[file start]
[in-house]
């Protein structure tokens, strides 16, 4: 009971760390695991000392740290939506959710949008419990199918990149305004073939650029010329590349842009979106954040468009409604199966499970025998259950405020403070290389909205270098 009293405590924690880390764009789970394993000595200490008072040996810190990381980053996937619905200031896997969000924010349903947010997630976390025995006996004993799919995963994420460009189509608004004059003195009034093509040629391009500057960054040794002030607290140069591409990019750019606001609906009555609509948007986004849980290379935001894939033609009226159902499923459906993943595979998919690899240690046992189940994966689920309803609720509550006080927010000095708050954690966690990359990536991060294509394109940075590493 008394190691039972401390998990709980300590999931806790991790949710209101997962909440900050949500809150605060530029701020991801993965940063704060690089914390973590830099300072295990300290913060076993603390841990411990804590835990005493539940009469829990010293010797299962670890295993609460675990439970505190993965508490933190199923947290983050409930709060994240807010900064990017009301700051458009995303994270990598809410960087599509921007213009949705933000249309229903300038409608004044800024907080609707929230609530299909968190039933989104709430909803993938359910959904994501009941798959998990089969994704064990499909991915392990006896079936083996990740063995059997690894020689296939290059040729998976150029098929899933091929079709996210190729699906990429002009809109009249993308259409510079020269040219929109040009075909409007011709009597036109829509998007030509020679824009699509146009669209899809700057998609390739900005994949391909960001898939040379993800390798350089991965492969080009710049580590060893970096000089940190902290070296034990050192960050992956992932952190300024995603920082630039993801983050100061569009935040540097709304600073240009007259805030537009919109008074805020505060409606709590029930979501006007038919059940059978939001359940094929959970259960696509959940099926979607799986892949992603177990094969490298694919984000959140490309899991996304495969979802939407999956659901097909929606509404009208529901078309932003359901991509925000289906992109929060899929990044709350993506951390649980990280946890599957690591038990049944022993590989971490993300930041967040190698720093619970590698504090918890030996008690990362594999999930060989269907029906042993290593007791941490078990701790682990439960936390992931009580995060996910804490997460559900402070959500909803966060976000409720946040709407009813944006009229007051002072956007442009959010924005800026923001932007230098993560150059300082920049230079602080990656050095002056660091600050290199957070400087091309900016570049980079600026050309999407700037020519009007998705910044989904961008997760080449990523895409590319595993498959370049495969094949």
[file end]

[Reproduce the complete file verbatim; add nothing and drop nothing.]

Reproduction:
[in-house]
């Protein structure tokens, strides 16, 4: 009971760390695991000392740290939506959710949008419990199918990149305004073939650029010329590349842009979106954040468009409604199966499970025998259950405020403070290389909205270098 009293405590924690880390764009789970394993000595200490008072040996810190990381980053996937619905200031896997969000924010349903947010997630976390025995006996004993799919995963994420460009189509608004004059003195009034093509040629391009500057960054040794002030607290140069591409990019750019606001609906009555609509948007986004849980290379935001894939033609009226159902499923459906993943595979998919690899240690046992189940994966689920309803609720509550006080927010000095708050954690966690990359990536991060294509394109940075590493 008394190691039972401390998990709980300590999931806790991790949710209101997962909440900050949500809150605060530029701020991801993965940063704060690089914390973590830099300072295990300290913060076993603390841990411990804590835990005493539940009469829990010293010797299962670890295993609460675990439970505190993965508490933190199923947290983050409930709060994240807010900064990017009301700051458009995303994270990598809410960087599509921007213009949705933000249309229903300038409608004044800024907080609707929230609530299909968190039933989104709430909803993938359910959904994501009941798959998990089969994704064990499909991915392990006896079936083996990740063995059997690894020689296939290059040729998976150029098929899933091929079709996210190729699906990429002009809109009249993308259409510079020269040219929109040009075909409007011709009597036109829509998007030509020679824009699509146009669209899809700057998609390739900005994949391909960001898939040379993800390798350089991965492969080009710049580590060893970096000089940190902290070296034990050192960050992956992932952190300024995603920082630039993801983050100061569009935040540097709304600073240009007259805030537009919109008074805020505060409606709590029930979501006007038919059940059978939001359940094929959970259960696509959940099926979607799986892949992603177990094969490298694919984000959140490309899991996304495969979802939407999956659901097909929606509404009208529901078309932003359901991509925000289906992109929060899929990044709350993506951390649980990280946890599957690591038990049944022993590989971490993300930041967040190698720093619970590698504090918890030996008690990362594999999930060989269907029906042993290593007791941490078990701790682990439960936390992931009580995060996910804490997460559900402070959500909803966060976000409720946040709407009813944006009229007051002072956007442009959010924005800026923001932007230098993560150059300082920049230079602080990656050095002056660091600050290199957070400087091309900016570049980079600026050309999407700037020519009007998705910044989904961008997760080449990523895409590319595993498959370049495969094949």